CURRANTS (Black, Red and White)

Size: 1.2 to 1.5 m by 90cm (4 ft to 5 ft by 3 ft).

Pollination: Self-fertile.

Climate preferred: Cool temperate.

Aspect: Sunny or partial shade.

Soil: Any, provided it is moisture retentive and well-drained.

Yield: Four bushes will provide enough fruit for the average family.

Planting and cultivation

The soil should be well prepared by digging and working in plenty of compost or peat. Planting can be carried out between late autumn and early spring when the weather is mild and the soil is not too wet. The bushes should be spaced at least 1.2m (4 ft) apart. Blackcurrants should be set 5 cm (2 in) deeper in the soil that they were at the nursery. Redcurrant and whitecurrants, on the other hand, are planted at the same level as at the nursery or not quite so deep in the soil. Feed each bush in early spring with general fertilizer at the rate of 135gm per sq m (4oz per sq yd). In mid-spring surround the bushes with a thick layer of compost or moist peat to retain moisture and to keep down weeds. The roots of currants are close to the soil surface and care must be taken when weeding not to damage them.

Harvesting

Pick the individual berries one at a time if you want to enjoy them at their best. Otherwise wait for two weeks after the first fruit has coloured completely before cutting away the bunches with scissors.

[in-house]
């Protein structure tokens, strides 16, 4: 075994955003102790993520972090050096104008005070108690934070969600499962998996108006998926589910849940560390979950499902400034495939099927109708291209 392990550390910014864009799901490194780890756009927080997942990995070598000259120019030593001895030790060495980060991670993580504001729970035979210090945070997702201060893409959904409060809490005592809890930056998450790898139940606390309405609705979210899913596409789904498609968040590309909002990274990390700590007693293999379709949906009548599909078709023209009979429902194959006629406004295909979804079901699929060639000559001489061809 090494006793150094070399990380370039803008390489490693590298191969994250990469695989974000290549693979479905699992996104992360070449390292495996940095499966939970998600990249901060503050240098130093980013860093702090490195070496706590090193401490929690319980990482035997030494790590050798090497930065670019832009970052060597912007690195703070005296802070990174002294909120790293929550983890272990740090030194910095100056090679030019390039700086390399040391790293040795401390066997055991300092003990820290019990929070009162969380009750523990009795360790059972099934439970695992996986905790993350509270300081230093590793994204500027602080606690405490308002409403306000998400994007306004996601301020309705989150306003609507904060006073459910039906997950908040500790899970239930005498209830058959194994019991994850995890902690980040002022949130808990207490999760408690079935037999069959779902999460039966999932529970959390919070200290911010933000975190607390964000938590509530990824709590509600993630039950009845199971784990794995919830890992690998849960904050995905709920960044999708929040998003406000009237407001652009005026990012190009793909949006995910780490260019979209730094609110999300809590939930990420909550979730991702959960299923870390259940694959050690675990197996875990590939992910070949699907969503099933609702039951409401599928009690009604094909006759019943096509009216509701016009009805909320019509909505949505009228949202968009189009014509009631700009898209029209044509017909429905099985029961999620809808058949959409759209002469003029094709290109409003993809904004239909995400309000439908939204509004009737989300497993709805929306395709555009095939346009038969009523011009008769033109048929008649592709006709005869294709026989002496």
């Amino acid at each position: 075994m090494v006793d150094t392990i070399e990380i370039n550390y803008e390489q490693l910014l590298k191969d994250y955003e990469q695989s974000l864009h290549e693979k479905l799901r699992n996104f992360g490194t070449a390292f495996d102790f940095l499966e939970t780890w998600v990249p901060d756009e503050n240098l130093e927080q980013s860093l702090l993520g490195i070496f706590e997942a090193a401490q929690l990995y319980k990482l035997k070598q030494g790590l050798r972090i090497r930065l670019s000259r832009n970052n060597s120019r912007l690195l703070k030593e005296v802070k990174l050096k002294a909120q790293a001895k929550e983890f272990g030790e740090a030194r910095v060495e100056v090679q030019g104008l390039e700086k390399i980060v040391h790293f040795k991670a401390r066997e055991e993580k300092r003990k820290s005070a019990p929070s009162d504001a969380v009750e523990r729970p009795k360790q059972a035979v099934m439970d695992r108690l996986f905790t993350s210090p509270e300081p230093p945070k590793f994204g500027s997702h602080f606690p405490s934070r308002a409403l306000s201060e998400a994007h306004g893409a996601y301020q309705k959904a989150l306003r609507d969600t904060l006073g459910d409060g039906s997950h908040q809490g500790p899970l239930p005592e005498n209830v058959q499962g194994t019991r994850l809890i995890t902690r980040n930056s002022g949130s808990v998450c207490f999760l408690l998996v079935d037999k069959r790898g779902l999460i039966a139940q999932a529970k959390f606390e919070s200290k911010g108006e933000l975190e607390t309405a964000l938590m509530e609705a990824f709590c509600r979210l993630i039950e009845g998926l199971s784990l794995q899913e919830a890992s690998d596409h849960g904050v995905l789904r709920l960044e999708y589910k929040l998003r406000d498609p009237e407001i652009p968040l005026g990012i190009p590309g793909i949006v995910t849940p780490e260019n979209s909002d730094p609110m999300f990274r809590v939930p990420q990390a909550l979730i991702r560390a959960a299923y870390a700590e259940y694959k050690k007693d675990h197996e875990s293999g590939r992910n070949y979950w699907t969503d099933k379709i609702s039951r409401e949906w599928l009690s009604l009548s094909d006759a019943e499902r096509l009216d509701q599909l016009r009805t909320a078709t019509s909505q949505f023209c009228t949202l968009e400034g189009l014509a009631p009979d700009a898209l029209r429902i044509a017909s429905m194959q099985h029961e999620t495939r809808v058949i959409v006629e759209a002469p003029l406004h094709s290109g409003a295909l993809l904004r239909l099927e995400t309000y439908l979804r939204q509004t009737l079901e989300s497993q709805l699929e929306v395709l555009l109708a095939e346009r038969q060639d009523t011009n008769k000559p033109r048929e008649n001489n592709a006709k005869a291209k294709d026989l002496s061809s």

Pruning and training

After planting cut back all the branches of black-currants to within 2.5 cm (1 in) of soil level. In the first autumn after planting cut down the weakest blackcurrant shoots to soil level. In future years, once the bushes are established, cut about a quarter of the oldest branches of blackcurrants down to soil level annually in autumn to encourage renewal growth. When pruning, attempt to produce bushes with open centres which let in light and air. After planting red- and whitecurrants, all the branches should be cut back to 5 to 7.5 cm (2 to 3 in) to an outward-facing bud. In future winters cut back the. Leading shoots by half, and in late winter cut back the side-shoots to two or three buds.

Pests and diseases

Aphids, blackcurrant gall mites (buds in winter swell up and wither in spring – remove and burn infected growth; spray with lime sulphur when the flowers first open and repeat three weeks later), and birds (cover the bushes with netting to protect fruit buds in winter and fruit in summer).

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